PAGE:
In vertebrate peripheral nervous system, skin heating and cooling are detected by thermo‐sensitive neurons tuned to respond over distinct temperature ranges. TRP‐family is thermo‐sensitive receptor protein which is Ca2+‐permeable ion channels expressing in cellular membrane. TRPV1 is activated by noxious heat above 42 °C, whereas TRPV3 and TRPV4 are sensitive to moderate temperatures (<34 °C). Although the amino acid sequence and the channel properties have been characterized, the molecular mechanism of temperature sensation remains poorly understood. In environment, mid and far infrared radiation act as physical stimuli. Here we examined the role of TRPV1 and TRPV4 in regulation of body temperature (BT) by using infrared laser as mild heat stimuli. In wild type mouse, the laser irradiation which caused the increase in skin temperature up to 55 °C did not induce the change in BT without any treatment of TRPVs. However, desensitization of TRPV1 with capsaicin resulted in the increase in BT by laser irradiation. On the other hand, in TRPV4‐knockout mouse, moderate thermal stimulus (skin surface temperature <43 °C) caused the increase in the BT. These results suggest that the processing of noxious and moderate thermal radiation stimuli may depend on the TRPV1 and TRPV4, respectively.
902(2007); http://dx.doi.org/10.1063/1.2723624View Description Hide Description
The infrared‐terahertz beamline at UVSOR‐II has been upgraded in 2004 for covering very low energy region below 0.3 THz (= 10 cm−). At the beamline, several characteristic experiments in the terahertz region are performed. Two examples of such experiments, reflectivity measurements at low temperatures and at high pressures are reported.
902(2007); http://dx.doi.org/10.1063/1.2723625View Description Hide Description
Recent electrical resistivity measurements under high pressure revealed that materials with strongly correlated electrons exhibit many interesting physical properties such as a stabilization of insulating phase, generation of unconventional superconductivity, and so on. However, there seems to be no attempt by optical measurements to study directly the change in the electronic states from metallic phase to insulating one under high pressure in GPa range because of the difficulty in experiments in the far‐infrared region. The difficulty is mainly caused by the insufficiency in the brightness of conventional black body sources. SPring‐8 supplies a more collimated and brilliant infrared beam to the end station than conventional thermal sources, and then make possible a spectromicroscopic measurement under high pressures above 10 GPa in the far‐infrared region. In this paper, we report recent results of the optical study on several kinds of solids which exhibit a cross‐over change in the electronic states under high pressure.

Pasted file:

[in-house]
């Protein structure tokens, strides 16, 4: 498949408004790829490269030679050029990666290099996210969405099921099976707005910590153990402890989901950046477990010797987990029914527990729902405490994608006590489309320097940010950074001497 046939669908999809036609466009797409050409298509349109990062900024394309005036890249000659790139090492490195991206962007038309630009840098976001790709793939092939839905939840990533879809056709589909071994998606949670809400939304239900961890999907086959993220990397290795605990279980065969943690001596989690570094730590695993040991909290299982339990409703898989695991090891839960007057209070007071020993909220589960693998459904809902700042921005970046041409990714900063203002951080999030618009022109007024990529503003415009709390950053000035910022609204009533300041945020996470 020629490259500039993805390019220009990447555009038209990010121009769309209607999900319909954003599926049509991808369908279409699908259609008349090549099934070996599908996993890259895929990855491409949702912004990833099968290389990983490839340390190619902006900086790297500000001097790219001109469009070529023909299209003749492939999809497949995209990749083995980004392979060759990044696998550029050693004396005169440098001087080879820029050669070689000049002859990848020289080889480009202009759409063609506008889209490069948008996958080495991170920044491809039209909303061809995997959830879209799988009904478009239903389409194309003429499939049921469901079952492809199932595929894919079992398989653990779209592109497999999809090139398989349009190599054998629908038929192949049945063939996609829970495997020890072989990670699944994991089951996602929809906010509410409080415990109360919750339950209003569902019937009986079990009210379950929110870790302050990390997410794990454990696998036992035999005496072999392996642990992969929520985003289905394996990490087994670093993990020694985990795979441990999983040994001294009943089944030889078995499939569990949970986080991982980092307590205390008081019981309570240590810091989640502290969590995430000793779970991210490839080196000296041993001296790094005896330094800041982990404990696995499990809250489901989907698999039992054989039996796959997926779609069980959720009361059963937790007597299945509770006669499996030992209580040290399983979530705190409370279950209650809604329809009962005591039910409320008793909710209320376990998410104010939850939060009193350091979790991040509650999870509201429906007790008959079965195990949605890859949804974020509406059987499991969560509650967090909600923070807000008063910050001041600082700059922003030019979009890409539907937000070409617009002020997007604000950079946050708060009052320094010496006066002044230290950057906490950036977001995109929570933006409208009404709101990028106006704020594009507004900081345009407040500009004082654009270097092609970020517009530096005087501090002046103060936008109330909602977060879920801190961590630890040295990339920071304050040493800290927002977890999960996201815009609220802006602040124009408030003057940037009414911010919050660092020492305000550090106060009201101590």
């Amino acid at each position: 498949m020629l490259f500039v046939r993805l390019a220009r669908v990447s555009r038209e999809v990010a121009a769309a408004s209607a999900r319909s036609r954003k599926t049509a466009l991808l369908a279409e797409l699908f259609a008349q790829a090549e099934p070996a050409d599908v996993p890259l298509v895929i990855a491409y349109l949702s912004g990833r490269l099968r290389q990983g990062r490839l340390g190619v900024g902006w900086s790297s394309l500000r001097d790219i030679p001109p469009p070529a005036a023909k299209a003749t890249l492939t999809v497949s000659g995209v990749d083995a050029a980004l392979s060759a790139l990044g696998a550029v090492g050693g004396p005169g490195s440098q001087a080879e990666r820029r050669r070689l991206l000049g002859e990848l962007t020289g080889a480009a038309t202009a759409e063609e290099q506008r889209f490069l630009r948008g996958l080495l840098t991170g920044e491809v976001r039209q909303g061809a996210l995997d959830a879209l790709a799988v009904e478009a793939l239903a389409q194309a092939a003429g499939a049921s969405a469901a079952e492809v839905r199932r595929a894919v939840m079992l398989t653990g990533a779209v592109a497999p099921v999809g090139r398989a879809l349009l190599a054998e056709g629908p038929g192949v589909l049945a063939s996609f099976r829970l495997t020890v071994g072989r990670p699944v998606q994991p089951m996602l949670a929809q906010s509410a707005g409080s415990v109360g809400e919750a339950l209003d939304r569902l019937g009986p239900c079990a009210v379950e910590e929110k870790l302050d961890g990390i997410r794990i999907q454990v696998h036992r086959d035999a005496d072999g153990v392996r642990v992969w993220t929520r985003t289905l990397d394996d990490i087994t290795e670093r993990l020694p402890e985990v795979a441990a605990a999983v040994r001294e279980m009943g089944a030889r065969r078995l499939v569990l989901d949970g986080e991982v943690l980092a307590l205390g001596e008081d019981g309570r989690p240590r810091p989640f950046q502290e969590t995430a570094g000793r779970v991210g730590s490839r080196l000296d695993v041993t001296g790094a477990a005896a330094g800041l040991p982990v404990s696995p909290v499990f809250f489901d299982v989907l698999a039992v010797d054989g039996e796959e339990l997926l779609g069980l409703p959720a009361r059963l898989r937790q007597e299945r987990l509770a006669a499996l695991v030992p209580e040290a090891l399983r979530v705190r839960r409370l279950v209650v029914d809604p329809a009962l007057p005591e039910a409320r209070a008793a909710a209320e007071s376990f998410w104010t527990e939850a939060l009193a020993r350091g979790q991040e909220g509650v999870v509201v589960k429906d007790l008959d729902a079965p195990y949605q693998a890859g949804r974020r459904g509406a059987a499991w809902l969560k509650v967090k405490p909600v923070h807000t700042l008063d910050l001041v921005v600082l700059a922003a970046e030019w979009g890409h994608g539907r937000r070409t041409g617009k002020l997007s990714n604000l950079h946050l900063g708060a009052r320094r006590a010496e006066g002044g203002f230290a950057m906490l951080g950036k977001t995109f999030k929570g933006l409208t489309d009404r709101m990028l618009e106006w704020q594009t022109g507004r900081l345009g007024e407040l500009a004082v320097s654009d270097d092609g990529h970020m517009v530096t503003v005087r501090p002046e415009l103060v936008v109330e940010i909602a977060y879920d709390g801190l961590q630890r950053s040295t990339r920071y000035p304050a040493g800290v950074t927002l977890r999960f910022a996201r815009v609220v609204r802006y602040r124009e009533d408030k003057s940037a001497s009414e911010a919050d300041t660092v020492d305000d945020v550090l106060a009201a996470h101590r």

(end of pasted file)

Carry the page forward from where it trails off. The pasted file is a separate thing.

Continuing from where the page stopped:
902(2007); http://dx.doi.org/10.1063/1.2723626View Description Hide Description
Far infrared vibrational Spectroscopy for distilled water was performed by Fourier Transform Infrared Spectroscopy (FT‐IR) in the FTIR beam line of MIRRORCLE 20. Synchrotron radiation was utilized as a light source for the absorption Spectroscopy in the frequency range from 100cm−1 to 20cm−1. Off‐line measurements by black body radiation of ceramic heater were also examined in the range from 400cm−1 to 50cm−1. Wide range spectrum was obtained after the SR data merged the off‐line data. We report the recent development in the beam line and the examples of spectra related to the water structure.
902(2007); http://dx.doi.org/10.1063/1.2723627View Description Hide Description
902(2007); http://dx.doi.org/10.1063/1.2723628View Description Hide Description
Terahertz region one‐dimensional photonic crystal (THz 1D‐PC) structures made of organic polymer were fabricated by simple stacking of thin films of different materials alternatively and investigated their optical properties by THz time‐domain spectroscopy. By this stacking method, one can fabricate hybrid structure made of organic and inorganic materials, which are not usually compatible.